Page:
La collectionneuse. The Color of Pomegranates. Colossal Youth. A Colt Is My Passport. The Comfort of Strangers. La commare secca. The Complete Jean Vigo. The Complete Mr. The Cranes Are Flying. Cries and Whispers. Cruel Gun Story. Les dames du Bois de Boulogne. David Lynch: The Art Life. A Day in the Country. Days of Being Wild. The Daytrippers. Death by Hanging. Death of a Cyclist. A Dedicated Life. Destroy All Monsters. The Devil and Daniel Webster. Diamonds of the Night. Diary for My Children.

Diary for My Lovers. Diary for My Mother and Father. Diary of a Shinjuku Thief. Dillinger Is Dead. Distant Journey. Divorce Italian Style. Dont Look Back. Double Suicide. The Earrings of Madame de. Ebirah, Horror of the Deep.

The Element of Crime. Elena and Her Men. Elevator to the Gallows. Empire of Passion. The End of Summer. An Enemy of the People. The Entertainer. Equinox Flower. Every-Night Dreams. The Executioner. The Exterminating Angel. Extreme Private Eros: Love Song The Eyes of Orson Welles. Eyes Without a Face. Eyimofe This Is My Desire. The Face of Another. Fanny and Alexander: Television Version.

Fanny and Alexander: Theatrical Version. Fantastic Planet. Fellow Citizen. Fight, Zatoichi, Fight. Fighting Elegy. The Fire Within. Fires on the Plain. Fists in the Pocket. Five Dedicated to Ozu. A piece of driftwood on the seashore, carried about by the waves The Flavor of Green Tea over Rice. Floating Weeds. Flowers of Shanghai.

The Flowers of St. Flunky, Work Hard. For All Mankind. Forever a Woman. The Four Feathers. Fox and His Friends. From the Life of the Marionettes. George Washington. Germany Year Zero. Ghidorah, the Three-Headed Monster. Ghost Dog: The Way of the Samurai. Girl with Green Eyes. A young and innocent girl gets romantically involved with an older, married man. Girls of the Night. The Gleaners and I.

Gods of the Plague. Godzilla Raids Again. Godzilla vs. Goke, Body Snatcher from Hell. The Golden Coach. Le grand amour. The Great Beauty. The Great Dictator. Hands over the City. Happy Anniversary. A young woman waits and waits for her delayed husband to celebrate their wedding anniversary. Happy Together. Harlan County USA. A Hen in the Wind. The Heroic Trio. The Hidden Fortress. The Home and the World.

The Honeymoon Killers. Hotel Monterey. Hour of the Wolf. How to Get Ahead in Advertising. How to Make Use of Leisure Time. Humain, trop humain. The Human Condition. I Am Curious—Blue. I Am Curious—Yellow. I Flunked, But I Graduated, But An unemployed college graduate attempts to trick his family into thinking that he has a job. I Hate But Love. I Knew Her Well.

I Live in Fear. I Shot Jesse James. I Was Born, But. I Will Buy You. Identification of a Woman. The Idle Class. In the Mood for Love. In the Realm of the Senses. The Inheritance. An Inn in Tokyo. Innocence Unprotected. The Insect Woman. Intentions of Murder. Invasion of Astro-Monster. Ivan the Terrible, Part I. Ivan the Terrible, Part II. Jacquot de Nantes. Jane B. Japanese Girls at the Harbor. Japanese Summer: Double Suicide.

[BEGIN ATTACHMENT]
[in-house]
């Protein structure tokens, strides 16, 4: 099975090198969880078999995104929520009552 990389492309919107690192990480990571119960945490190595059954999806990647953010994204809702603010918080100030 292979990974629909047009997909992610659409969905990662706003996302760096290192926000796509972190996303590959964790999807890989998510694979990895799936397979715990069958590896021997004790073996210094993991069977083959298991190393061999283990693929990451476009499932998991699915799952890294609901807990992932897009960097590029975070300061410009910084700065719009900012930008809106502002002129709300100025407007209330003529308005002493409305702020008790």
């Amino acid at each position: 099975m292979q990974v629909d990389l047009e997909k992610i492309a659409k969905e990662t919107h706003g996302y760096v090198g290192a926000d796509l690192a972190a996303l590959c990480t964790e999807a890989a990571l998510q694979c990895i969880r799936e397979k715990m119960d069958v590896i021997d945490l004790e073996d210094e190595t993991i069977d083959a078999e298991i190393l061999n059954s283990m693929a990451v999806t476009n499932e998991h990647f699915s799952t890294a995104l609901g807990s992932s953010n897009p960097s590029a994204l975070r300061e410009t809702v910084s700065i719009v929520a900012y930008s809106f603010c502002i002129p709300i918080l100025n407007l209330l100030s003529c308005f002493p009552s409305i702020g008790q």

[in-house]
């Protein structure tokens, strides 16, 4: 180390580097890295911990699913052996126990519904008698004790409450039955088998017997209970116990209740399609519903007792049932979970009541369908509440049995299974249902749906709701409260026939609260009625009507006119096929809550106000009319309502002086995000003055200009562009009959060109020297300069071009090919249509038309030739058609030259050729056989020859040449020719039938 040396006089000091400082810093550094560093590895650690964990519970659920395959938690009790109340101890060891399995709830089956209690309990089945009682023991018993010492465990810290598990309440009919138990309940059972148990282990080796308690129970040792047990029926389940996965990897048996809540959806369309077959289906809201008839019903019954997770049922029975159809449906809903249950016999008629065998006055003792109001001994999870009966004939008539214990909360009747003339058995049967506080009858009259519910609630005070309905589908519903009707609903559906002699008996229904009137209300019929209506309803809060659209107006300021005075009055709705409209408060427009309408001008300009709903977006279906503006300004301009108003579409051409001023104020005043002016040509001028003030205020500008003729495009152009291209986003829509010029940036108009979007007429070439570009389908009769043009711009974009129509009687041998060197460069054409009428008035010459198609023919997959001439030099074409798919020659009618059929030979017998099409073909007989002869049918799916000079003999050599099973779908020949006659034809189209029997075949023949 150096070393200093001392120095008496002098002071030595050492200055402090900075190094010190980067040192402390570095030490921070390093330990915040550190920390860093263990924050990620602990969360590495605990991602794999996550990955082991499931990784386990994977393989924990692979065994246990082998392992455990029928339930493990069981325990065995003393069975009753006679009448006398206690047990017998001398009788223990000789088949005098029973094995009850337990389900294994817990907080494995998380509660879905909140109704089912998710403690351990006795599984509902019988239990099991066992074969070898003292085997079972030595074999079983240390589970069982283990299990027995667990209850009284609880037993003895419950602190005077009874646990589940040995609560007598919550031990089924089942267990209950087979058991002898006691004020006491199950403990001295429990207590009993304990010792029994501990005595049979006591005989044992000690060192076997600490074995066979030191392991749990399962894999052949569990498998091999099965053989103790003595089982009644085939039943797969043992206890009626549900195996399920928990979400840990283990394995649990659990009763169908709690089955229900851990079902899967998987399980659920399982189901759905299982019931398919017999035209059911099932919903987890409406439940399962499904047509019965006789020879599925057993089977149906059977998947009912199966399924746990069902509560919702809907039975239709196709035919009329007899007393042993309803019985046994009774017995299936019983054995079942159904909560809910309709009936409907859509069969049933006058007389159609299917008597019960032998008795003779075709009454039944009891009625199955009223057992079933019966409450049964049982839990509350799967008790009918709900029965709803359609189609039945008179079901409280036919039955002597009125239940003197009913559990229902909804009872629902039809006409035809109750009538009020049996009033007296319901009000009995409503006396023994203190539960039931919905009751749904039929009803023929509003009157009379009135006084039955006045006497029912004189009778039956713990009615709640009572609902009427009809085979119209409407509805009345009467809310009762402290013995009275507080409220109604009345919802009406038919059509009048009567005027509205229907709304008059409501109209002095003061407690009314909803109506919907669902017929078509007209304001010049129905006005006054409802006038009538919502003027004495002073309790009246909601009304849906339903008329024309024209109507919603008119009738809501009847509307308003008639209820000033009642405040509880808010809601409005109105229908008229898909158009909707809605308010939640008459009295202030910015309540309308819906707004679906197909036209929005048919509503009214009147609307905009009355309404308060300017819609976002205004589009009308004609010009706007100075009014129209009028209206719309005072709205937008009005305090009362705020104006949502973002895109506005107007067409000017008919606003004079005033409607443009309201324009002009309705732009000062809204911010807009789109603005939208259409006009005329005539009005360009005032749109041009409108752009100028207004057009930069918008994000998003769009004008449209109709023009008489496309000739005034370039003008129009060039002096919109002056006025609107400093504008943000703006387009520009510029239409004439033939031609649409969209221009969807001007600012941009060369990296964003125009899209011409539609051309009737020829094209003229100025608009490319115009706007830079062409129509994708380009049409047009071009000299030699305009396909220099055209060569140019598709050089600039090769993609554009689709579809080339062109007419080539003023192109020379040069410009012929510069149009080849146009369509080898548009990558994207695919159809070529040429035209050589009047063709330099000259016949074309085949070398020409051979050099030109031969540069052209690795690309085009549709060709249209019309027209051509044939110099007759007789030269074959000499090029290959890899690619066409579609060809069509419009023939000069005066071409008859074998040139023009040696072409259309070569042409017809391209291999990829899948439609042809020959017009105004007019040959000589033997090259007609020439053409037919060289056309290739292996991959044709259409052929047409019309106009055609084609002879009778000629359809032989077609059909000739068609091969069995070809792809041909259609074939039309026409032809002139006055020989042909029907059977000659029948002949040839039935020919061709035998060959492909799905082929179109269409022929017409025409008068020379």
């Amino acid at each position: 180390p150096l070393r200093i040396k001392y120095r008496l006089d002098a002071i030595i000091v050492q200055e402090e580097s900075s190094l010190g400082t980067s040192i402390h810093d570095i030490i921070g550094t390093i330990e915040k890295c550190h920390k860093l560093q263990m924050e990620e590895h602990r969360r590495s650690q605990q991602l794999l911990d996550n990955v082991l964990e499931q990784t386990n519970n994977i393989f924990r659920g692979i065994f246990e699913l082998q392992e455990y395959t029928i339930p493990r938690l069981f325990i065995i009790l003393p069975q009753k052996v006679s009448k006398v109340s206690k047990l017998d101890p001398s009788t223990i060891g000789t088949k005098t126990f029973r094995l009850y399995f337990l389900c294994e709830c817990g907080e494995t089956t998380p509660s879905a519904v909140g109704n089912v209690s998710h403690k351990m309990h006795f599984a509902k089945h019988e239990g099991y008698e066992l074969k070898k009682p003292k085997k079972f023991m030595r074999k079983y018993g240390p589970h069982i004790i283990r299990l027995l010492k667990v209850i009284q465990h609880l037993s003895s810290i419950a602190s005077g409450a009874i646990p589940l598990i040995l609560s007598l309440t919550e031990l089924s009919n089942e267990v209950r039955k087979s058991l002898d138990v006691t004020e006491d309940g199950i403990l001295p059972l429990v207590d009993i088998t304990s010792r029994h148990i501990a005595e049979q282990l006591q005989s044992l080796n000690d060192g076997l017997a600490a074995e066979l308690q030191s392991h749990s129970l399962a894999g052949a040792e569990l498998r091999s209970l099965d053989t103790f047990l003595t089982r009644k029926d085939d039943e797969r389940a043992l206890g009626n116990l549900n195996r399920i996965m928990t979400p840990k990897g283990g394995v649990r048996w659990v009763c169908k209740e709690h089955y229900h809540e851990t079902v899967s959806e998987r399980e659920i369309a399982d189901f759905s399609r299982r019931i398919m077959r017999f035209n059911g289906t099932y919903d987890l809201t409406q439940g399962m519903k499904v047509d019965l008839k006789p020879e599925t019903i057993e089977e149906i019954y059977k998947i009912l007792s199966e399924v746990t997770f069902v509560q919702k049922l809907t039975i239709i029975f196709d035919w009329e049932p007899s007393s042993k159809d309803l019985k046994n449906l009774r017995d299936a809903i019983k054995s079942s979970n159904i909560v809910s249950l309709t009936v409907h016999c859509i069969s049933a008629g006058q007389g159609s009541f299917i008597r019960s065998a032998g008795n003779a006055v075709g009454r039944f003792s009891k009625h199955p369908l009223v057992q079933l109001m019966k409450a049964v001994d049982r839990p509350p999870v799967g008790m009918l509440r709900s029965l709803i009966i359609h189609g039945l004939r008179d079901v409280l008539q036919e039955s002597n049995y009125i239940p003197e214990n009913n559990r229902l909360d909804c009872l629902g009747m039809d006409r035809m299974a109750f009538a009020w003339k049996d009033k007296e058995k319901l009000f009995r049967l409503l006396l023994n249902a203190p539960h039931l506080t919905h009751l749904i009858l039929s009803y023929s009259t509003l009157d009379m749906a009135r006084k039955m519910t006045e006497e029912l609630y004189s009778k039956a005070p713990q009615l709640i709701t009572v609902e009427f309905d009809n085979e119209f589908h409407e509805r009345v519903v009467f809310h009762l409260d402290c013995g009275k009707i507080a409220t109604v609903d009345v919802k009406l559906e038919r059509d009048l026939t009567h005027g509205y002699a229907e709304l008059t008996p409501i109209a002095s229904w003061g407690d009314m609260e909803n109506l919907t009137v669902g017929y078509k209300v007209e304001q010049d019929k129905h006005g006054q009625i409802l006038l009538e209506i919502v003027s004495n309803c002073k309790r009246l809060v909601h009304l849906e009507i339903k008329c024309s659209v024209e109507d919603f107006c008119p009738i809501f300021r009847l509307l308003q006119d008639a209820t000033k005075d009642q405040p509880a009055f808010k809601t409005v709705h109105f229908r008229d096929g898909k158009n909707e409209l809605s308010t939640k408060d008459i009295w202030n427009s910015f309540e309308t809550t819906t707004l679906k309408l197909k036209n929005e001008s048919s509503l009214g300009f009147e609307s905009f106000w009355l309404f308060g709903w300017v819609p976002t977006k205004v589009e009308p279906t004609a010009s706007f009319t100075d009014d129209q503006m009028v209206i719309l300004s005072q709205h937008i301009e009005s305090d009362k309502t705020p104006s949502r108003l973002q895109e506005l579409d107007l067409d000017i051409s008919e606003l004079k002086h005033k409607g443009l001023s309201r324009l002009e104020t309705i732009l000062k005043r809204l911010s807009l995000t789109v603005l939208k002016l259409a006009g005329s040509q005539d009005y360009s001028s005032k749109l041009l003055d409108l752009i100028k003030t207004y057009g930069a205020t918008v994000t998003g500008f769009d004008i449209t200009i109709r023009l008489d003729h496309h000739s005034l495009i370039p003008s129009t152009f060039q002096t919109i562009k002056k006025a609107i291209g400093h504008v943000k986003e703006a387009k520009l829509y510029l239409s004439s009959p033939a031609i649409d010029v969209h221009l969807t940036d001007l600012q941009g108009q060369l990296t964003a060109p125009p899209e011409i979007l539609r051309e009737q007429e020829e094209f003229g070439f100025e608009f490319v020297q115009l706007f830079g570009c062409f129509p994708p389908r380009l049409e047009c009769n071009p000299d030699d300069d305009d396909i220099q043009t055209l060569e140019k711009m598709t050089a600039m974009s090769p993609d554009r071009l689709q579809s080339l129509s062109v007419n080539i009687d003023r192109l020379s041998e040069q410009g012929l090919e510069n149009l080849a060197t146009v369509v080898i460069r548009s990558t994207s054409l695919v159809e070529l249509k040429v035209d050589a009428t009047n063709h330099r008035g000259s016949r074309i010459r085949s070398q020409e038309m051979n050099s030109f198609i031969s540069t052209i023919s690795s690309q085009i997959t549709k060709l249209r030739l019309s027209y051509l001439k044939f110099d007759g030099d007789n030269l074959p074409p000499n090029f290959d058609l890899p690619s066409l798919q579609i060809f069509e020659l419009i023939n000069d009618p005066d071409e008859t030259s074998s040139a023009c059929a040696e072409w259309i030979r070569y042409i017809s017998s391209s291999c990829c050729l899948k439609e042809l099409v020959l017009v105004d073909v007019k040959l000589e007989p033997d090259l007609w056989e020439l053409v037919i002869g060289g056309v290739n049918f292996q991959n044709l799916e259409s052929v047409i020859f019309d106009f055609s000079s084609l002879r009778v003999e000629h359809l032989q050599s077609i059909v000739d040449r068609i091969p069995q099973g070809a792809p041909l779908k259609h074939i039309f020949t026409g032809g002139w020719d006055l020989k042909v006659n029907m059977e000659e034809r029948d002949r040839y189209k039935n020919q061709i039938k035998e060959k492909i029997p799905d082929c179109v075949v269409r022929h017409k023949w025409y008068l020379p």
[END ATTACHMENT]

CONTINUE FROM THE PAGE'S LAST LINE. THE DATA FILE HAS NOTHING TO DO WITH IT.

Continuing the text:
Jeanne Dielman, 23, quai du Commerce, Bruxelles. Jellyfish Eyes. Otis at Monterey. Journey to Italy. Juliet of the Spirits. The Kid Brother. A King in New York. The King of Kings. As the following statements by our European associates indicate, the making of surveys of current art has become exceedingly difficult.

To the extent to which emphasis in the evaluation of modern art has shifted from object to idea, esthetic criteria once concerned with the visual distinction of a particular work have given way to considerations related to the context within which such a work has been created, to the relationship it assumes toward its cultural and socio-political environment, and, therefore, to issues of sponsor- ship, selection, and ultimate presentation.

With artists no longer willing to make contri- butions towards ends they cannot foresee— ends that in the past have often been diametrically opposed to the very meaning and intention of their art— the orderliness of the selection process has lost its former clarity. It will therefore surprise only those without first-hand experience in such matters if we are unable to state unequivocally who chose the Amsterdam-Paris-Dusseldorf show. In a sense, one might say that it chose itself.

For the mere announcement of the proposed showing, coupled with the determination of the three localities and of the respective curators entrusted with the proposal of slates, released chain reactions in each of the changed art communities that could perhaps be channeled but not controlled. The selection blueprint gave a large measure of initiative, freedom, and responsibility to our European curator friends— to Fritz Keers, curator of the Stedelijk Museum in Amsterdam; to Blaise Gautier, directeur du Centre National d'Art Contemporain in Paris; and to Jurgen Harten, director of the Stadtische Kunsthalle in Dusseldorf— while Diane Waldman, as the Guggenheim's curator of exhibitions, coordinated the tripartite venture with the assistance of Sabine Rewald, and in so doing determined the limits of feasibility in the name of the museum she represents.